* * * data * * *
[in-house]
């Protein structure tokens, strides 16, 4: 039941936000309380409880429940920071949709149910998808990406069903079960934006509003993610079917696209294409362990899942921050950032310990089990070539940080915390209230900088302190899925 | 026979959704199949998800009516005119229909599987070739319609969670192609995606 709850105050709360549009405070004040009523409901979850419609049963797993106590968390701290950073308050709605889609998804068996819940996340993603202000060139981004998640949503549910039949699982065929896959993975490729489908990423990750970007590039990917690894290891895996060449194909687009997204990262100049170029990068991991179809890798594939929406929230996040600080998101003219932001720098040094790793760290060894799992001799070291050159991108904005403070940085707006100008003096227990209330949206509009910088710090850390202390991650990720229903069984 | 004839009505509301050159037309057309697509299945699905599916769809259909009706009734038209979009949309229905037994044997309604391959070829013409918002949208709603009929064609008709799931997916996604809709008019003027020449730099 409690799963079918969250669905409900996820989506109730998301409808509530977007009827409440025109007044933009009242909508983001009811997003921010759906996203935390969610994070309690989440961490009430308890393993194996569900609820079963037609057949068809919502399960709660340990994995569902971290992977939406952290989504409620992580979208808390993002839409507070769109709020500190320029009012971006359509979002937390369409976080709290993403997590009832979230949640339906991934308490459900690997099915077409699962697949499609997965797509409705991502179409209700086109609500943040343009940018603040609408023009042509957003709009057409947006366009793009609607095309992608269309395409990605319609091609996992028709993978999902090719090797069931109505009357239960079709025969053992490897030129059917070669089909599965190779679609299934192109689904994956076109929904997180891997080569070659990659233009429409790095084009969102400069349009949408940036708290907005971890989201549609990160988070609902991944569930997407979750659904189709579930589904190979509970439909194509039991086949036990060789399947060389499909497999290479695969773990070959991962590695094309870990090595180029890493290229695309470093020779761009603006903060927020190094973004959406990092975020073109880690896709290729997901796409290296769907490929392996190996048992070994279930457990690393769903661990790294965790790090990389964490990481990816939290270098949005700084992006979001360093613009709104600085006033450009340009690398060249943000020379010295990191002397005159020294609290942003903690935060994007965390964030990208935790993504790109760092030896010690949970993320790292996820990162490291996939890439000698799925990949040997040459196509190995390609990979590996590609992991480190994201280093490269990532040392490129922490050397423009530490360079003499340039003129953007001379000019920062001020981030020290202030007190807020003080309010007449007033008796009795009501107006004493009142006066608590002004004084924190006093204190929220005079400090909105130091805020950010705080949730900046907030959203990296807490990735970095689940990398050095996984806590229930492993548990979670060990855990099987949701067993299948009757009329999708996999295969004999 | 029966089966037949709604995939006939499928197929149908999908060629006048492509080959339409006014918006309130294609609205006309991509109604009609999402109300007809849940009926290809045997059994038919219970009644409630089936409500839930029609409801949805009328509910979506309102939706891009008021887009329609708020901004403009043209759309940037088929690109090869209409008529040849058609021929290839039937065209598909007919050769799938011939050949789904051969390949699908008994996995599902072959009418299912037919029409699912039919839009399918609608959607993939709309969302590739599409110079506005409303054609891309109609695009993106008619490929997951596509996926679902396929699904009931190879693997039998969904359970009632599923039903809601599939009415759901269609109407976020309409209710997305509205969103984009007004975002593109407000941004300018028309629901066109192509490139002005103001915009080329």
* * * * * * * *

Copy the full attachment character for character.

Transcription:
[in-house]
């Protein structure tokens, strides 16, 4: 039941936000309380409880429940920071949709149910998808990406069903079960934006509003993610079917696209294409362990899942921050950032310990089990070539940080915390209230900088302190899925 | 026979959704199949998800009516005119229909599987070739319609969670192609995606 709850105050709360549009405070004040009523409901979850419609049963797993106590968390701290950073308050709605889609998804068996819940996340993603202000060139981004998640949503549910039949699982065929896959993975490729489908990423990750970007590039990917690894290891895996060449194909687009997204990262100049170029990068991991179809890798594939929406929230996040600080998101003219932001720098040094790793760290060894799992001799070291050159991108904005403070940085707006100008003096227990209330949206509009910088710090850390202390991650990720229903069984 | 004839009505509301050159037309057309697509299945699905599916769809259909009706009734038209979009949309229905037994044997309604391959070829013409918002949208709603009929064609008709799931997916996604809709008019003027020449730099 409690799963079918969250669905409900996820989506109730998301409808509530977007009827409440025109007044933009009242909508983001009811997003921010759906996203935390969610994070309690989440961490009430308890393993194996569900609820079963037609057949068809919502399960709660340990994995569902971290992977939406952290989504409620992580979208808390993002839409507070769109709020500190320029009012971006359509979002937390369409976080709290993403997590009832979230949640339906991934308490459900690997099915077409699962697949499609997965797509409705991502179409209700086109609500943040343009940018603040609408023009042509957003709009057409947006366009793009609607095309992608269309395409990605319609091609996992028709993978999902090719090797069931109505009357239960079709025969053992490897030129059917070669089909599965190779679609299934192109689904994956076109929904997180891997080569070659990659233009429409790095084009969102400069349009949408940036708290907005971890989201549609990160988070609902991944569930997407979750659904189709579930589904190979509970439909194509039991086949036990060789399947060389499909497999290479695969773990070959991962590695094309870990090595180029890493290229695309470093020779761009603006903060927020190094973004959406990092975020073109880690896709290729997901796409290296769907490929392996190996048992070994279930457990690393769903661990790294965790790090990389964490990481990816939290270098949005700084992006979001360093613009709104600085006033450009340009690398060249943000020379010295990191002397005159020294609290942003903690935060994007965390964030990208935790993504790109760092030896010690949970993320790292996820990162490291996939890439000698799925990949040997040459196509190995390609990979590996590609992991480190994201280093490269990532040392490129922490050397423009530490360079003499340039003129953007001379000019920062001020981030020290202030007190807020003080309010007449007033008796009795009501107006004493009142006066608590002004004084924190006093204190929220005079400090909105130091805020950010705080949730900046907030959203990296807490990735970095689940990398050095996984806590229930492993548990979670060990855990099987949701067993299948009757009329999708996999295969004999 | 029966089966037949709604995939006939499928197929149908999908060629006048492509080959339409006014918006309130294609609205006309991509109604009609999402109300007809849940009926290809045997059994038919219970009644409630089936409500839930029609409801949805009328509910979506309102939706891009008021887009329609708020901004403009043209759309940037088929690109090869209409008529040849058609021929290839039937065209598909007919050769799938011939050949789904051969390949699908008994996995599902072959009418299912037919029409699912039919839009399918609608959607993939709309969302590739599409110079506005409303054609891309109609695009993106008619490929997951596509996926679902396929699904009931190879693997039998969904359970009632599923039903809601599939009415759901269609109407976020309409209710997305509205969103984009007004975002593109407000941004300018028309629901066109192509490139002005103001915009080329």